Friday, 18 December 2015

Tea Leaf is rhyming slag for thief

For me the year 2015 pivots around the month of May. The election day of May 7th returned the first Conservative majority government for the first time since 1992. This government, unhindered by the foppish Liberals who had been propping up their illegal coalition since 2010, has been handed carte blanche to wreak further havoc on people's lives. Against the backdrop of their manifesto, which outlines their intention to scrap the human rights act (without a hint of irony in the year that 800 years of Magna Carta was slobbered over by the Royals and politicians at Runnymede), cutting housing benefit to those on job seeker's allowance, and continuing the backdoor privatisation of the NHS, their election win triggered a feeding frenzy amongst the property developer speculative class. Many of these are former Tory ministers and advisors, making use of the revolving door that rotates between the public and private sector, industry and finance. 

I don't think I have ever felt more despondent than I did on May 8th when those of us in struggled to comprehend how anyone could have voted for such a venal, self serving and cruel government..we were suddenly surrounded by a sea of Tory blue..The revelation that the prime minister had committed necrophilic bestiality on his road to power provided some light relief but shows they will stop at nothing, and are willing to commit whatever acts they must to hold power, was swept up in this property mania, as our landlords celebrated their parties' win by deciding to put our building up for sale, cancelling all lease negotiations and forcing precarity on the space and communities who use them here. Under the cardboard rocks where they live, cartoon lobsters and fish chairs wearing Campbell's soup cans slithered up the stairs, followed by suited and money stuffed briefcase clutching G-Men..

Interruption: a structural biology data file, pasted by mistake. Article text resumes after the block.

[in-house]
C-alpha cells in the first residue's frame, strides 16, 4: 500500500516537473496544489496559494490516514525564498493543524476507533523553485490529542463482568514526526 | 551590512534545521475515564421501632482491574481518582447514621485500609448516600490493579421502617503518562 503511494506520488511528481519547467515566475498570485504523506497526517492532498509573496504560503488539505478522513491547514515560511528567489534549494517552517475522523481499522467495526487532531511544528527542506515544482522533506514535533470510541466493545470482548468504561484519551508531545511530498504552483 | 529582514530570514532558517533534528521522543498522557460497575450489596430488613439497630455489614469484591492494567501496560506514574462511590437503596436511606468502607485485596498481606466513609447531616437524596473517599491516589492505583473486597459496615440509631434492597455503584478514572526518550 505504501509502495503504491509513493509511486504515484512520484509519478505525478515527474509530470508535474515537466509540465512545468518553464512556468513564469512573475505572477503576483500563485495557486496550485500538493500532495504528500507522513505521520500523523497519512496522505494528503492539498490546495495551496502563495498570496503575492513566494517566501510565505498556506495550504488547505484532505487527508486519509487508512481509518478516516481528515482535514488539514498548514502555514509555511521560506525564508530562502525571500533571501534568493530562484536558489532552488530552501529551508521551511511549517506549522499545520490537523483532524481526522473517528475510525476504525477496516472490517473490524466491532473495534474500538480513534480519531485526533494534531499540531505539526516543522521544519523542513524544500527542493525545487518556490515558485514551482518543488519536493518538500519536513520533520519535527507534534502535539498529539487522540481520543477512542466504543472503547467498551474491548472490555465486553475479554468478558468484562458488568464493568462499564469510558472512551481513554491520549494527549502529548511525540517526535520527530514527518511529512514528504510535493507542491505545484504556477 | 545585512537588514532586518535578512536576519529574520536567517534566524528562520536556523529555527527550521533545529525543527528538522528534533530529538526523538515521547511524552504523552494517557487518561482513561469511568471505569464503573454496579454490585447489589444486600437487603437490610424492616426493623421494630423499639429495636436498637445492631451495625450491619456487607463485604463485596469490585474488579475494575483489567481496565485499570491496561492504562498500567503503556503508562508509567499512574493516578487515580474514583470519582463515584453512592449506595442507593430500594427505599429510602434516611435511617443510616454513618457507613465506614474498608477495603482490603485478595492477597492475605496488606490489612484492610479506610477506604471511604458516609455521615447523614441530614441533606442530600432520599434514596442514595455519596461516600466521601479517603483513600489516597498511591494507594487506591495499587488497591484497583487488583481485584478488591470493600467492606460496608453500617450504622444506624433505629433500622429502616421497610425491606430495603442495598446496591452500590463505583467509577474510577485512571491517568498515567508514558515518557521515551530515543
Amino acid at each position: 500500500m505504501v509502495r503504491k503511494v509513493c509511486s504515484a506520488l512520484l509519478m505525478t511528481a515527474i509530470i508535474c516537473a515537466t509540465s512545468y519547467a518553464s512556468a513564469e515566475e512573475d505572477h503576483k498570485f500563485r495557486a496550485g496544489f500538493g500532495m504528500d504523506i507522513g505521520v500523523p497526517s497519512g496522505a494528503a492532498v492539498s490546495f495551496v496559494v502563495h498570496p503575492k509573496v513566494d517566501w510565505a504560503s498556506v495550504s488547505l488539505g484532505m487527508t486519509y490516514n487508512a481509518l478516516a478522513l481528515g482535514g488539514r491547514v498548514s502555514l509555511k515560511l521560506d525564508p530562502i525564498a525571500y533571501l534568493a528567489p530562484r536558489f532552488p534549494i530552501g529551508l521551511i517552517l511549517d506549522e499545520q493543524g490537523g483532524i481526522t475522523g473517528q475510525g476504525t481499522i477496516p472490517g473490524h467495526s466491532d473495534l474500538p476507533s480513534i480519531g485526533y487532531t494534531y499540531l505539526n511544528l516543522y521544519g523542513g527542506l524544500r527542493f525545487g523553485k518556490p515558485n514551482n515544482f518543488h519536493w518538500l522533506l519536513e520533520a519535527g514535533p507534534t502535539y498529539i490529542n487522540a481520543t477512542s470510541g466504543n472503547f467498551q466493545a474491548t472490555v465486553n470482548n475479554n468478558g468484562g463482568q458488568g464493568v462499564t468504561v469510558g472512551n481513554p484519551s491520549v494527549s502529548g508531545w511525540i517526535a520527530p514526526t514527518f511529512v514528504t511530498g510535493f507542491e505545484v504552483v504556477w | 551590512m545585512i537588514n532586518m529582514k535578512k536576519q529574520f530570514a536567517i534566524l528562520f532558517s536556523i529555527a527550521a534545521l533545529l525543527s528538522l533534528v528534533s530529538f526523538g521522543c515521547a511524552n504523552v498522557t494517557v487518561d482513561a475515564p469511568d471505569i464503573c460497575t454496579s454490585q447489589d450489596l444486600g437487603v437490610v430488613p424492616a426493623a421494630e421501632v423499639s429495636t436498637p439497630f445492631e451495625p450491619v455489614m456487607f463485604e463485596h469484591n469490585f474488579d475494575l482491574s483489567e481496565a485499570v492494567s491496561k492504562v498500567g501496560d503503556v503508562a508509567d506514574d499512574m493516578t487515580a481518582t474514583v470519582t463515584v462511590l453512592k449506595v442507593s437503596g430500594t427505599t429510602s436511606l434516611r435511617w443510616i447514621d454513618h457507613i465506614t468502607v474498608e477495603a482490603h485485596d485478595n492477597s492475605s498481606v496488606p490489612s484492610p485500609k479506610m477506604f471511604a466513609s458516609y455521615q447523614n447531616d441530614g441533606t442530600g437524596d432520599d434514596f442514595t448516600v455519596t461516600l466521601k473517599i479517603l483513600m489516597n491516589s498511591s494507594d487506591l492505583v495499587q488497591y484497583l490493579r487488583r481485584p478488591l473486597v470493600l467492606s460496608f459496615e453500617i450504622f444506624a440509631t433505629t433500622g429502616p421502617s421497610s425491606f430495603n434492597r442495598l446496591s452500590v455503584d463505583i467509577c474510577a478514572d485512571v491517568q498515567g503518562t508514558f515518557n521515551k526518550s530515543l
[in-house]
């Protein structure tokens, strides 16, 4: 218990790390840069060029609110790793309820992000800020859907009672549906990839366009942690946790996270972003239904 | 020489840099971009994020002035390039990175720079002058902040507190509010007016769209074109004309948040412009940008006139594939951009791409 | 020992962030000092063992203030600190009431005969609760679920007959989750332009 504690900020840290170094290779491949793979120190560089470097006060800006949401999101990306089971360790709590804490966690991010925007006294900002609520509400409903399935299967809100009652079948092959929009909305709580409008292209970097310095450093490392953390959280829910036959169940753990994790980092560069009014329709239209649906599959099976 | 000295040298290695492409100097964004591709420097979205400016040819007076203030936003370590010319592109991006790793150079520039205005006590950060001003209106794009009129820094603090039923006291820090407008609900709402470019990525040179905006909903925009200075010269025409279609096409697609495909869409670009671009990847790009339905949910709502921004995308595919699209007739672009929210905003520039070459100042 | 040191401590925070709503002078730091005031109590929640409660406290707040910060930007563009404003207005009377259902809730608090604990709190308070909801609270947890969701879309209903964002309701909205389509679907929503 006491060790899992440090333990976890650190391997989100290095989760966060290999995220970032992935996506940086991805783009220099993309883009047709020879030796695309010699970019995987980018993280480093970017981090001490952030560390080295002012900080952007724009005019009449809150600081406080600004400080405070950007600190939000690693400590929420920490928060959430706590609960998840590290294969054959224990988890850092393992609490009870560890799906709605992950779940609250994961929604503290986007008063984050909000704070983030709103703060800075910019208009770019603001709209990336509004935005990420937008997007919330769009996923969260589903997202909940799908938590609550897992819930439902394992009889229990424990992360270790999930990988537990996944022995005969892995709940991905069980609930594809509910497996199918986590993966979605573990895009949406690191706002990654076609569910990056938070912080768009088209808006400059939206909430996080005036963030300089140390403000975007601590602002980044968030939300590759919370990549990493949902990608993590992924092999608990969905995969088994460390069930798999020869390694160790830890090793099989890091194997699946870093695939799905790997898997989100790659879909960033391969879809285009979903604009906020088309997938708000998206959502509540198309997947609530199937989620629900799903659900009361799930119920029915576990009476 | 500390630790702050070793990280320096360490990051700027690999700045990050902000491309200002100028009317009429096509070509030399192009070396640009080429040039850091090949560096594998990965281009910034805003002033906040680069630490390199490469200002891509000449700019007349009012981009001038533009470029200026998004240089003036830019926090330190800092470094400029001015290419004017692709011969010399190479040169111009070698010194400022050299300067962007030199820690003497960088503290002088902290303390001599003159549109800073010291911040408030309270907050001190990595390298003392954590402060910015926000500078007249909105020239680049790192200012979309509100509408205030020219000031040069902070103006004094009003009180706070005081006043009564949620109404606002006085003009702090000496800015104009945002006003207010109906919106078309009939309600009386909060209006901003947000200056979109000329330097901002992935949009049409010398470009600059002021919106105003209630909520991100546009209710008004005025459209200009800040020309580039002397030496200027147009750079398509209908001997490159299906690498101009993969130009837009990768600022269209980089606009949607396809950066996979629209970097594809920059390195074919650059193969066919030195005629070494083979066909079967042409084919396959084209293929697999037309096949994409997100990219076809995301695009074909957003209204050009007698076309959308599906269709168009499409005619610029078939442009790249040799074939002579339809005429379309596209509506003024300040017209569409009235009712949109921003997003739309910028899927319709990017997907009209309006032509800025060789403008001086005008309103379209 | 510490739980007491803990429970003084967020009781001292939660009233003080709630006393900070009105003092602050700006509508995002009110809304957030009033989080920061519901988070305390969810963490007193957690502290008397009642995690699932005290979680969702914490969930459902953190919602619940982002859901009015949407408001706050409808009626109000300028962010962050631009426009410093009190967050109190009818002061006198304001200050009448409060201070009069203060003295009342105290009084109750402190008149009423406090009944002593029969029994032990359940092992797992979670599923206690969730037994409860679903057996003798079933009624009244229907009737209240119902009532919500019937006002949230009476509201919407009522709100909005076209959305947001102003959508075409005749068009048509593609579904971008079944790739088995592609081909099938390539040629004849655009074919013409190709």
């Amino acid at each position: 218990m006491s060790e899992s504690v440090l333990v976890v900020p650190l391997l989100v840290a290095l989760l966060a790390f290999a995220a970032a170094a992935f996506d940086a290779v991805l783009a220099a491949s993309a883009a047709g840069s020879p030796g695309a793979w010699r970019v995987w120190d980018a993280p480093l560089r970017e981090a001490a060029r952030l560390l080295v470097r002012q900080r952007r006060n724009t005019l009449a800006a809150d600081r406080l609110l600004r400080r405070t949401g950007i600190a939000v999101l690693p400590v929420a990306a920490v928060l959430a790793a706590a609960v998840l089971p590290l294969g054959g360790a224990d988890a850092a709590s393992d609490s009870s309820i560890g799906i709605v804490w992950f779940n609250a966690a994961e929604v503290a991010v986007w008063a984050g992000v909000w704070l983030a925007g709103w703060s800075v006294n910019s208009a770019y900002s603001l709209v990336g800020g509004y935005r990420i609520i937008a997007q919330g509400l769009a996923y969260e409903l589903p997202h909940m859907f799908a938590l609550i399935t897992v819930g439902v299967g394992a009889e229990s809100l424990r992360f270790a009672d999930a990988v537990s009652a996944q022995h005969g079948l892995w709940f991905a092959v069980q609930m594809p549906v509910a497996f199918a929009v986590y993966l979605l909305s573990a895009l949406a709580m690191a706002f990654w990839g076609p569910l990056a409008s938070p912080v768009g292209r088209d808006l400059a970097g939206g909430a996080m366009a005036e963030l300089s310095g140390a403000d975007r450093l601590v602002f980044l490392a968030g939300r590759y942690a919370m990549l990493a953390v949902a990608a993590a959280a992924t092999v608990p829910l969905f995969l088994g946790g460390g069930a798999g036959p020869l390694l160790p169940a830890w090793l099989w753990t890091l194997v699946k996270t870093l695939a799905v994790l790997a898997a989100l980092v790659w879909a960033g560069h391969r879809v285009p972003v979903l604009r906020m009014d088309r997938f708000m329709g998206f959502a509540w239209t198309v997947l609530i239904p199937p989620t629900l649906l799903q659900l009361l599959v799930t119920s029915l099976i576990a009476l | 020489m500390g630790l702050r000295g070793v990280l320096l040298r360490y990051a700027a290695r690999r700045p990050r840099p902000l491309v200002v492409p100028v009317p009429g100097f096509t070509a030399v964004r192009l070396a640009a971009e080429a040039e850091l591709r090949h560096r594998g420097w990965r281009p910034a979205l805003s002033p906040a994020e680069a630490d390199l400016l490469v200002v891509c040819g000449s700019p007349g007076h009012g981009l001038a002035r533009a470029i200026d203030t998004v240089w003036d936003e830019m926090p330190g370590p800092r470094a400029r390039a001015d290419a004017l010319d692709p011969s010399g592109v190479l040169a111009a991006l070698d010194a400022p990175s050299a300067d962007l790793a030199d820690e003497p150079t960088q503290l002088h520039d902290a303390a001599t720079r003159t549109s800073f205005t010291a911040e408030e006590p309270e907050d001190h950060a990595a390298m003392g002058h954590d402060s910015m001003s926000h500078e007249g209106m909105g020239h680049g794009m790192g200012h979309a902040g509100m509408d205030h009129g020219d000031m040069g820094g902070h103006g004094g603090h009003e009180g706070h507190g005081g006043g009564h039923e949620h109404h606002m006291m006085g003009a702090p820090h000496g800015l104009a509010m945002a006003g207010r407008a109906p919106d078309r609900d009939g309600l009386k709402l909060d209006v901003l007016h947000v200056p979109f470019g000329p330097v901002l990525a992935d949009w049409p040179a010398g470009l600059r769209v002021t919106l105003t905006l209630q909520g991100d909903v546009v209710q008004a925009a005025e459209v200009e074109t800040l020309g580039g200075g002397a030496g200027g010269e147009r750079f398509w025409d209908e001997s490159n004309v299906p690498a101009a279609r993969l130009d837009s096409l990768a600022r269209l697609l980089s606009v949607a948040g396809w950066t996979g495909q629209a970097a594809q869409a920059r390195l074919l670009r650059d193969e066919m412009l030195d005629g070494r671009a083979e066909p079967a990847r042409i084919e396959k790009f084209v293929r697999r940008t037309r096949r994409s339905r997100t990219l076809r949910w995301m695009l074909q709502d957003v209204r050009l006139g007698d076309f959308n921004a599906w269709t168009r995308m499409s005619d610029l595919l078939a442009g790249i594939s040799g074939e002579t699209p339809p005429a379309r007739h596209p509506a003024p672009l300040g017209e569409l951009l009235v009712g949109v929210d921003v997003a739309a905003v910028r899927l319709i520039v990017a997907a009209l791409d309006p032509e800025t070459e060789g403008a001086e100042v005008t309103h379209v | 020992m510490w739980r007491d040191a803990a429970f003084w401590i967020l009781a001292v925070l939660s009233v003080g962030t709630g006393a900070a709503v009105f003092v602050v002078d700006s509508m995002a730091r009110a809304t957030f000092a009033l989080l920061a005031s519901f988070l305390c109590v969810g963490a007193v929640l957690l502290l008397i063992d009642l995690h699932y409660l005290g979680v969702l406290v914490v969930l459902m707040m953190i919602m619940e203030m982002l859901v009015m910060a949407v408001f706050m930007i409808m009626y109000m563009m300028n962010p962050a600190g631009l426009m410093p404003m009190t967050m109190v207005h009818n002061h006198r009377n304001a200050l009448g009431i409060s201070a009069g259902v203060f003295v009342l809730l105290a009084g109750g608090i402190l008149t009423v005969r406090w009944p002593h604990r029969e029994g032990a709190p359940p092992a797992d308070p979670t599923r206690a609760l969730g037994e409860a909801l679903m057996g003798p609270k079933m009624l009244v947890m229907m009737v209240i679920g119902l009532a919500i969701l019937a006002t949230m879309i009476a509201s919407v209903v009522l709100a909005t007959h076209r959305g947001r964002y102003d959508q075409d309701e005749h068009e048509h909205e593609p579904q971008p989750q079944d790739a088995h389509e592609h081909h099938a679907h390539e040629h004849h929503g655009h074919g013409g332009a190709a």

With all of this despondence dominating the first half of the year, the latter half has been fighting back - registering as an asset of community value and fighting off two attempts by their solicitors to overturn this status, and forcing them to recognise the voice of this community. 

May also saw the launch of Tyburnia, a film whose title comes from property speculators rehabilitating a name for the Marble Arch area which had been erased several centuries before due to it's associations with public execution. Taking in contemporary politics, events, demonstrations as well as historical relics from executions, the film weaves in and out of the past and present, demonstrating through song and image the never changing relationship between those that have power and those who do not. 

Looking forward, the future is in collective opposition to what is happening in Tower Hamlets, London, and across the UK and beyond, in making work together about what is happening using the resources here, sharing equipment and knowledge..

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